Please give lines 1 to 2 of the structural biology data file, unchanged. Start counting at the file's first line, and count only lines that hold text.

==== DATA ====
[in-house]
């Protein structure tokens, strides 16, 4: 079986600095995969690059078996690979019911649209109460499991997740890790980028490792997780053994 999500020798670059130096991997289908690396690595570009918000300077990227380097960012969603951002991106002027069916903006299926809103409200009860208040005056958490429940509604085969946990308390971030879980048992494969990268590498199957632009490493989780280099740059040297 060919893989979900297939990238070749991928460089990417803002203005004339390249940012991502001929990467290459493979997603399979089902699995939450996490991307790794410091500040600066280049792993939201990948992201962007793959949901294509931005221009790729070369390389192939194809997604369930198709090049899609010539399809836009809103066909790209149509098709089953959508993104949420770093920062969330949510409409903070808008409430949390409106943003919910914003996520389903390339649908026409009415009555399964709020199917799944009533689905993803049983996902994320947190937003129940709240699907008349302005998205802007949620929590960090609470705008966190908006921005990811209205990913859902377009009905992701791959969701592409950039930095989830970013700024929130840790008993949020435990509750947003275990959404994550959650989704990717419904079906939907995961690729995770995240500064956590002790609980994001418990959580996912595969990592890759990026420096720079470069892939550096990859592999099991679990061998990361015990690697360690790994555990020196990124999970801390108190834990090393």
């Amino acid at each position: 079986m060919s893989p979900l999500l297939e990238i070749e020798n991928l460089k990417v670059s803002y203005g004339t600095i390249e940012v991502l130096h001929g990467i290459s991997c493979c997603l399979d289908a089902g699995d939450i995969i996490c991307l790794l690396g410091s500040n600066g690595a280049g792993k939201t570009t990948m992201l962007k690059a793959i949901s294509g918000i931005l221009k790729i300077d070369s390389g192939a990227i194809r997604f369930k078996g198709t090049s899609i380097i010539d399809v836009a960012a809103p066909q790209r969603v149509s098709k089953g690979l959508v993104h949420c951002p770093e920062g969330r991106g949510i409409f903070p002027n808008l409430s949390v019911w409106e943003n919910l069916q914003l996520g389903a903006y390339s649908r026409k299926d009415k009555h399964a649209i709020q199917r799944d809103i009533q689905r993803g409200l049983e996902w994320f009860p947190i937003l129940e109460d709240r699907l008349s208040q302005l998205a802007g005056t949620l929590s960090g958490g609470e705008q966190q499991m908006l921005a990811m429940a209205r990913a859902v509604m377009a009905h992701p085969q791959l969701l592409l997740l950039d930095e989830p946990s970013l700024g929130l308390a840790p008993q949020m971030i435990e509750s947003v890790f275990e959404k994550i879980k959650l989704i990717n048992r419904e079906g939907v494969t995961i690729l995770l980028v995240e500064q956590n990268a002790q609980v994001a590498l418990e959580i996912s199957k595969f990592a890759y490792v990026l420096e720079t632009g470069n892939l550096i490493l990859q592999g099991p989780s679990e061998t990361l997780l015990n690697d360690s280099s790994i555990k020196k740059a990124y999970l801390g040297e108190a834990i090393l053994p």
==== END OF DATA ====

[in-house]
């Protein structure tokens, strides 16, 4: 079986600095995969690059078996690979019911649209109460499991997740890790980028490792997780053994 999500020798670059130096991997289908690396690595570009918000300077990227380097960012969603951002991106002027069916903006299926809103409200009860208040005056958490429940509604085969946990308390971030879980048992494969990268590498199957632009490493989780280099740059040297 060919893989979900297939990238070749991928460089990417803002203005004339390249940012991502001929990467290459493979997603399979089902699995939450996490991307790794410091500040600066280049792993939201990948992201962007793959949901294509931005221009790729070369390389192939194809997604369930198709090049899609010539399809836009809103066909790209149509098709089953959508993104949420770093920062969330949510409409903070808008409430949390409106943003919910914003996520389903390339649908026409009415009555399964709020199917799944009533689905993803049983996902994320947190937003129940709240699907008349302005998205802007949620929590960090609470705008966190908006921005990811209205990913859902377009009905992701791959969701592409950039930095989830970013700024929130840790008993949020435990509750947003275990959404994550959650989704990717419904079906939907995961690729995770995240500064956590002790609980994001418990959580996912595969990592890759990026420096720079470069892939550096990859592999099991679990061998990361015990690697360690790994555990020196990124999970801390108190834990090393």